Yesterday Matthew made reference to Justin Duchscherer’s struggle with clinical depression. ESPN’s Jerry Crasnick goes deep on it in this feature story:
Even as Duchscherer’s baseball career blossomed, his personal life
began to unravel. He separated from his wife, Michele, in April 2007,
and their four-year marriage officially ended in late 2008. The ordeal
dredged up unresolved issues from Duchscherer’s parents’ divorce when
he was 10, and led to feelings of guilt and shame.
The strain of
a ballplayer’s life didn’t help. Since he’s on the road eight months a
year and Evan lives in New Jersey with his mother, Duchscherer sees his
son sporadically. During the 2008 season, he was able to channel his
anguish over his failed marriage into his pitching, but he didn’t have
that luxury this year. When the A’s broke camp in April, Duchscherer
stayed behind in Arizona to focus on his rehab. The more time he spent
alone, the more he missed Evan and dwelled on his shortcomings as a
husband and a father.
Thankfully it looks like Duchscherer is turning the corner and retaking control of his life and career. The story, however, is a great read and a poignant reminder of the kinds of pressures ballplayers face, almost always beyond the notice of the common fan.
The Athletics and Royals swapped outfielders on Saturday. The Athletics sent Billy Burns to Kansas City and the Royals sent Brett Eibner to Oakland.
Burns, 26, doesn’t provide much in the way of offense, but he runs the bases well and plays solid defense. He was hitting .234/.270/.303 with 11 doubles, four triples, and 14 stolen bases in 274 plate appearances.
Eibner, 27, was batting .231/.286/.423 with three home runs and 10 RBI in 85 plate appearances. He has spent most of the season with Triple-A Omaha, where he’s put up a .902 OPS in 219 PA. Eibner played the outfield corners in the majors, but racked up a ton of time playing center in the minors, so his versatility will be valuable to the A’s.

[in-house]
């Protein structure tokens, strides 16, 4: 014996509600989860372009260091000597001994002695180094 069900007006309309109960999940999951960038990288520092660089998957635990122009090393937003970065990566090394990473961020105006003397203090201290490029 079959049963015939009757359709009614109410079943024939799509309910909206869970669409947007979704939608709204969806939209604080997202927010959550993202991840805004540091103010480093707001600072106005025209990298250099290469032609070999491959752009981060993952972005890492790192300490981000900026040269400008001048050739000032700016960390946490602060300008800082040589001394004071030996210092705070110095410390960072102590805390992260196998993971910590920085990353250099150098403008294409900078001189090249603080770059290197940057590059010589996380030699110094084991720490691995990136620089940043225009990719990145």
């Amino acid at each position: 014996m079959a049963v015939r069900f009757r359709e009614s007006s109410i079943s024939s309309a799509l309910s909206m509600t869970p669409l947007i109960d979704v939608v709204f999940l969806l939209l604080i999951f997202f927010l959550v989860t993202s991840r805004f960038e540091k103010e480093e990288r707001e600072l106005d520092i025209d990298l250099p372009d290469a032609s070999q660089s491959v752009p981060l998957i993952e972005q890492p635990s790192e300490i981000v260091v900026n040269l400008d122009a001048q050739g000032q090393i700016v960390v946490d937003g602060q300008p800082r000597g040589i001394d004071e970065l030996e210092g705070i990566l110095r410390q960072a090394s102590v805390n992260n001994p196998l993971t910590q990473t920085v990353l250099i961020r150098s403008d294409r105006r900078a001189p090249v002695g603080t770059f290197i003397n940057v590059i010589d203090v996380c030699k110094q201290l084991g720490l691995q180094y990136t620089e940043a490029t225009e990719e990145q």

Burns will become eligible for arbitration for the first time after the 2017 season while Eibner has hardly accrued any service time, which might explain part of the motivation behind the trade for the small-market Athletics.
The Nationals announced on Saturday afternoon that the club acquired closer Mark Melancon from the Pirates in exchange for reliever Felipe Rivero and minor league pitcher Taylor Hearn.
Melancon, 31, put together another solid season for the Pirates, leaving the club with 30 saves, a 1.51 ERA, and a 38/9 K/BB ratio in 41 2/3 innings. He led the majors last season with 51 saves and has a 1.80 ERA since joining the Pirates in 2013. Melancon is earning $9.65 million this season and can become eligible for free agency after the season.
With Melancon out of the picture, the Pirates intend to have Tony Watson take over the closer’s role.
Rivero, 25, has handled the seventh and eighth innings for the Nationals this season, compiling a 4.53 ERA and a 53/15 K/BB ratio in 49 2/3 innings. He’s just shy of one year of service time, so the Pirates will have control of him for a long time.
Hearn, 21, was rated the Nationals’ 27th-best prospect by MLB Pipeline. He was originally drafted by the Pirates in the 22nd round of the 2012 draft but he didn’t sign and ended up going back to college. The Nationals took him in the fifth round of last year’s draft. This season, between rookie ball and Single-A Hagerstown, Hearn put up a 2.79 ERA and a 39/13 K/BB ratio in 29 innings. He’s a long way away from the majors, so he’s essentially a lottery ticket for the Pirates.
The Nationals needed an upgrade at closer as Jonathan Papelbon has struggled this season. The right-hander has allowed runs in each of his last three appearances, ballooning his ERA up to 4.41 with a 30/13 K/BB ratio in 32 2/3 innings. It will be interesting to see how Papelbon, who has never made a habit of letting his feelings go unspoken, handles a demotion to the eighth inning.